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Perception of Music and Speech in Adolescents with Cochlear Implants – A Pilot Study on Effects of Intensive Musical Ear Training

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Sparse information is available about the new generation of congenitally deaf children, who have grown up with the assistance of cochlear implants (CIs) and have now become teenagers. However, recent studies indicate that to keep pace with their normal hearing (NH) peers, supplementary measures of rehabilitation are important throughout adolescence. Music training may provide a beneficial method of strengthening not only music perception, but also linguistic skills, particularly prosody. The purpose of this study was to examine perception of music and speech and music engagement of adolescent CI users and the potential effects of an intensive musical ear training program.
Eleven adolescent CI users participated in a short intensive training program involving music making activities and computer based listening exercises. Ten NH agemates formed a reference group, who followed their standard school schedule and received no music training. Before and after the intervention period, both groups completed a set of tests for perception of music, speech and emotional prosody. In addition, the participants filled out a questionnaire which examined music listening habits and enjoyment.
CI users significantly improved their overall music perception and discrimination of melodic contour and rhythm in particular. No effect of the music training was found on discrimination of emotional prosody or speech. The CI users described levels of music engagement and enjoyment that were comparable to the NH reference. Furthermore, in general, the adolescent CI users gave positive ratings of the quality of music through their implant. The CI participants showed great commitment, but found music making activities more relevant than computer based training.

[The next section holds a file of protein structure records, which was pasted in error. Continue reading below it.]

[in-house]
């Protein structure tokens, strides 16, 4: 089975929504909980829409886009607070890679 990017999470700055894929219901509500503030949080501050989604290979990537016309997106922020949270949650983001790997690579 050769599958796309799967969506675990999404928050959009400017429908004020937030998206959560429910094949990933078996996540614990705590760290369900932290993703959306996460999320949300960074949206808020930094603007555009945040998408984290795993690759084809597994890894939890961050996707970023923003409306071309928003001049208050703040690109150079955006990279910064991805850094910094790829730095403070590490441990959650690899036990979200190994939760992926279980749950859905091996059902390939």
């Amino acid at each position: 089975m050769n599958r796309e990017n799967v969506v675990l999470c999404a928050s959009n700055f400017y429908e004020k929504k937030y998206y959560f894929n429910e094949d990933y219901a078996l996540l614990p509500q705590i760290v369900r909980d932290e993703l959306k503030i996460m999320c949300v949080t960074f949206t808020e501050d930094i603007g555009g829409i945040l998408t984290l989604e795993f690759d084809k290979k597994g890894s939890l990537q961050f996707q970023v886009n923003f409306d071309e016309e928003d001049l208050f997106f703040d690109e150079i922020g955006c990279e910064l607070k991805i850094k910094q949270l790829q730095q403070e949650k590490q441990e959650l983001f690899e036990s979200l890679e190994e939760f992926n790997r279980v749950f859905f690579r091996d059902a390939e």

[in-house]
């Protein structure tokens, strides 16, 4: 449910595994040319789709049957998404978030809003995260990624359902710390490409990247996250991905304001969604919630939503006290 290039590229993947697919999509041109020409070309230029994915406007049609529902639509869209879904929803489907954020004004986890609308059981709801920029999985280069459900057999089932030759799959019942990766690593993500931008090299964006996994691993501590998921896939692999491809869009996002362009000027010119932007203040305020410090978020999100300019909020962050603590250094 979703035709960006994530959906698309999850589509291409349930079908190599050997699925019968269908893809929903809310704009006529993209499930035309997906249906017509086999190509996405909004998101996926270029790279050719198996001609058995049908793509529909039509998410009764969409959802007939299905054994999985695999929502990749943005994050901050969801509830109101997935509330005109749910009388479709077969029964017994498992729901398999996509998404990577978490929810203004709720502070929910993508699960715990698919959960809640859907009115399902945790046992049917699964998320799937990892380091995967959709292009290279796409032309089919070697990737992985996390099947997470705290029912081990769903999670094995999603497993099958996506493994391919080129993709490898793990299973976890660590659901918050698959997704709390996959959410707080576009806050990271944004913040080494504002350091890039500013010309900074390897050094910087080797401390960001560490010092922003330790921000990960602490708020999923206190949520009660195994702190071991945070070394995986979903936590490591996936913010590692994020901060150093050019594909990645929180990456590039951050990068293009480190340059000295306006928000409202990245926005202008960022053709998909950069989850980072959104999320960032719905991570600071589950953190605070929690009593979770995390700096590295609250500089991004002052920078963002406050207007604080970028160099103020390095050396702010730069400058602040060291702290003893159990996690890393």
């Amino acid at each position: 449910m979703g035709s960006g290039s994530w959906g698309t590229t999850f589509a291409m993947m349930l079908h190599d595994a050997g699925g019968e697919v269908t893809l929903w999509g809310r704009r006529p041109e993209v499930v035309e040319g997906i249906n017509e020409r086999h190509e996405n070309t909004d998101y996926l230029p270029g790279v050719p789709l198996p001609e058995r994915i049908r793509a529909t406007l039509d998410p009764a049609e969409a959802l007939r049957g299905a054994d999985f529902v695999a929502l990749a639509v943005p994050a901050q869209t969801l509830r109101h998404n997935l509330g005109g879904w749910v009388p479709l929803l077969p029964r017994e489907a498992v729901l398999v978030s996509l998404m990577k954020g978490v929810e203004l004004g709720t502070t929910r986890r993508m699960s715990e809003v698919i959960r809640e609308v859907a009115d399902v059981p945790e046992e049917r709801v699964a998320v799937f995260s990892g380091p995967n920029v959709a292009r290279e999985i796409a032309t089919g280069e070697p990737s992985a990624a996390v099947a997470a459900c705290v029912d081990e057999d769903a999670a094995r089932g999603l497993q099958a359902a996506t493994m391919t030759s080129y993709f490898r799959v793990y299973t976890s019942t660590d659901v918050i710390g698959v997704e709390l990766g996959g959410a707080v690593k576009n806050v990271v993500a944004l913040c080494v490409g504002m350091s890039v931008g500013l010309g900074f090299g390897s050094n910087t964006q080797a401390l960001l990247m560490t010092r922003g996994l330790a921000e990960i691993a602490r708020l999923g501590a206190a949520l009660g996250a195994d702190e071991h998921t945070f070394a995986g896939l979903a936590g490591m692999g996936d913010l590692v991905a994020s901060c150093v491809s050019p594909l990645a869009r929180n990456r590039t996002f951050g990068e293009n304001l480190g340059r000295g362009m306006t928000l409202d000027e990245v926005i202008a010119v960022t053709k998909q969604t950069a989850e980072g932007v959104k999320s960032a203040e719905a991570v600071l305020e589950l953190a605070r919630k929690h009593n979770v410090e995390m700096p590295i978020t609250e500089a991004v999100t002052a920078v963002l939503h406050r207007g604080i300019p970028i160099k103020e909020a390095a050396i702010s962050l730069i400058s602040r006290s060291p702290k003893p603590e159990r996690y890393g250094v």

Given the brevity of the program and the duration and profound nature of these adolescents’ deafness, these findings are an encouraging indication of not only the potential of training but also of the plastic potential in the young brain. The fact that the young CI users exhibit a high level of music enjoyment and engagement combined with their positive feedback suggests that music training could form part of future rehabilitation programs as a strong, motivational and beneficial method of improving auditory skills in adolescent CI users.
Original languageEnglish
Publication year22 May 2014
Publication statusPublished - 22 May 2014
Event32nd Congress of the Nordic Association of Otolaryngology - Copenhagen, Denmark
Duration: 21 May 201424 May 2014


Conference32nd Congress of the Nordic Association of Otolaryngology

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